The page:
I read a great story by Benjamin Hardy on Medium, and I would like to share it with his kind permission:
A farmer had grown old and was ready to pass his farm down to one of his two sons.
When he brought his sons together to speak about it, he told them: The farm will go to the younger son.
The older son was furious! “What are you talking about?!” he fumed.
The father sat patiently, thinking.
“Okay,” the father said, “I need you to do something for me. We need more stocks. Will you go to Cibi’s farm and see if he has any cows for sale?”
The older son shortly returned and reported, “Father, Cibi has 6 cows for sale.”
The father graciously thanked the older son for his work. He then turned to the younger son and said, “I need you to do something for me. We need more stocks. Will you go to Cibi’s farm and see if he has any cows for sale?”
The younger son did as he was asked. A short while later, he returned and reported, “Father, Cibi has 6 cows for sale. Each cow will cost 2,000 rupees. If we are thinking about buying more than 6 cows, Cibi said he would be willing to reduce the price to 100 rupees. Cibi also said they are getting special jersey cows next week, if we aren’t in a hurry, it may be good to wait. However, if we need the cows urgently, Cibi said he could deliver the cows tomorrow.”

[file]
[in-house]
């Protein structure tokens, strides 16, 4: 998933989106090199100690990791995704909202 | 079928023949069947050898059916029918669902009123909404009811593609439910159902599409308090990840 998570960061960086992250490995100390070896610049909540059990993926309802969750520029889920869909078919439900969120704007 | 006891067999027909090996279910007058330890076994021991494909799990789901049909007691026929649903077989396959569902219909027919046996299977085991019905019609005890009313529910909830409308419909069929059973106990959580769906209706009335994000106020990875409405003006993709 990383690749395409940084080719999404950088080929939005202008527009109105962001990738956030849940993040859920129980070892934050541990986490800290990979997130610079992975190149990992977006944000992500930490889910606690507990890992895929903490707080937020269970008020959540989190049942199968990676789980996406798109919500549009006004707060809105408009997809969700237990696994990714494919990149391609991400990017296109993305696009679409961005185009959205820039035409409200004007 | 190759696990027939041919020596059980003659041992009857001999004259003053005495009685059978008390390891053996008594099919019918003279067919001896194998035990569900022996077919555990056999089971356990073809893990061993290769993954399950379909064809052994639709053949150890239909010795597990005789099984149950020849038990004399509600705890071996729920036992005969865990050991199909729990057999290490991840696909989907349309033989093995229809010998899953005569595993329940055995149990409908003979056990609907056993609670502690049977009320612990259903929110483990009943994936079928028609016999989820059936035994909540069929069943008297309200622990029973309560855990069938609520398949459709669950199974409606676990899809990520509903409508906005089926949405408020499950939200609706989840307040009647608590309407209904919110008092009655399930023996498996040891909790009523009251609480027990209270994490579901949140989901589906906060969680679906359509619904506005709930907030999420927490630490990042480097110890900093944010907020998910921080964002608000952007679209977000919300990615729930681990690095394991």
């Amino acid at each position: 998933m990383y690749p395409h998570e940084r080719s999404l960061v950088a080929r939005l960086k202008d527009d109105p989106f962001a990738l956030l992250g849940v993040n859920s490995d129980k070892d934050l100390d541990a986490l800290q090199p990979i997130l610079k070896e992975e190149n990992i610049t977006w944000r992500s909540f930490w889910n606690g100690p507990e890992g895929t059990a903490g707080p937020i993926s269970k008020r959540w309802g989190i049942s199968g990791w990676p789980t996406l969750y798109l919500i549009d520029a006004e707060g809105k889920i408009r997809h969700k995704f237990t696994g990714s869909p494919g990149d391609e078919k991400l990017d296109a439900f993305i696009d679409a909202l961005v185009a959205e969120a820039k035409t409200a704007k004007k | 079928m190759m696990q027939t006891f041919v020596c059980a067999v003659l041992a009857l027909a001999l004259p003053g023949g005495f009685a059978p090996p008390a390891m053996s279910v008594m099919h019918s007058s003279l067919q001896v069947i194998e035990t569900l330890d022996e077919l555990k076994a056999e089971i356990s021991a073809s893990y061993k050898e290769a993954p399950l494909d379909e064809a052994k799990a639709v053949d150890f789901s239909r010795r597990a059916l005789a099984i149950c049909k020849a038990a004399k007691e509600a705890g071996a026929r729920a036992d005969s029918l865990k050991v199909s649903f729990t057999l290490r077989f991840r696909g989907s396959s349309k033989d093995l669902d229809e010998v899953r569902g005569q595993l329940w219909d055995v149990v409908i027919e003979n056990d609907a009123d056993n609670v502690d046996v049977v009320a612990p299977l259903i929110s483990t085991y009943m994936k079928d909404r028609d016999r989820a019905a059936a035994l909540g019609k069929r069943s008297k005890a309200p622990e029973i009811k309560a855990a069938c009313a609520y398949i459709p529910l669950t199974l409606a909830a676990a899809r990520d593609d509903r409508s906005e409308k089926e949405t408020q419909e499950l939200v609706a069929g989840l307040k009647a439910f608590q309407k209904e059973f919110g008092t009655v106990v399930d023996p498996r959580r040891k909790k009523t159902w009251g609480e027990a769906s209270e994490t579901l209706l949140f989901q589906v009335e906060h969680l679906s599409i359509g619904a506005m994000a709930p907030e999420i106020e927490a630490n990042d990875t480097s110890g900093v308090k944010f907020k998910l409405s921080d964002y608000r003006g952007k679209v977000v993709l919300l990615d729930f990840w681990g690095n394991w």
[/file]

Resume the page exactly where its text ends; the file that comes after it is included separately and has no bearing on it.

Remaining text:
The father graciously thanked the younger son for his work. He then turned to the older son and said, “That’s why your younger brother is getting the farm.”
Moral of the story:
Every time you want to do something, you should care enough in order to create something better than a decent project. Every time you have a request from a stakeholder, you need to “own” the request and create the best version of it and not just “serve” it according to stakeholders’ specs.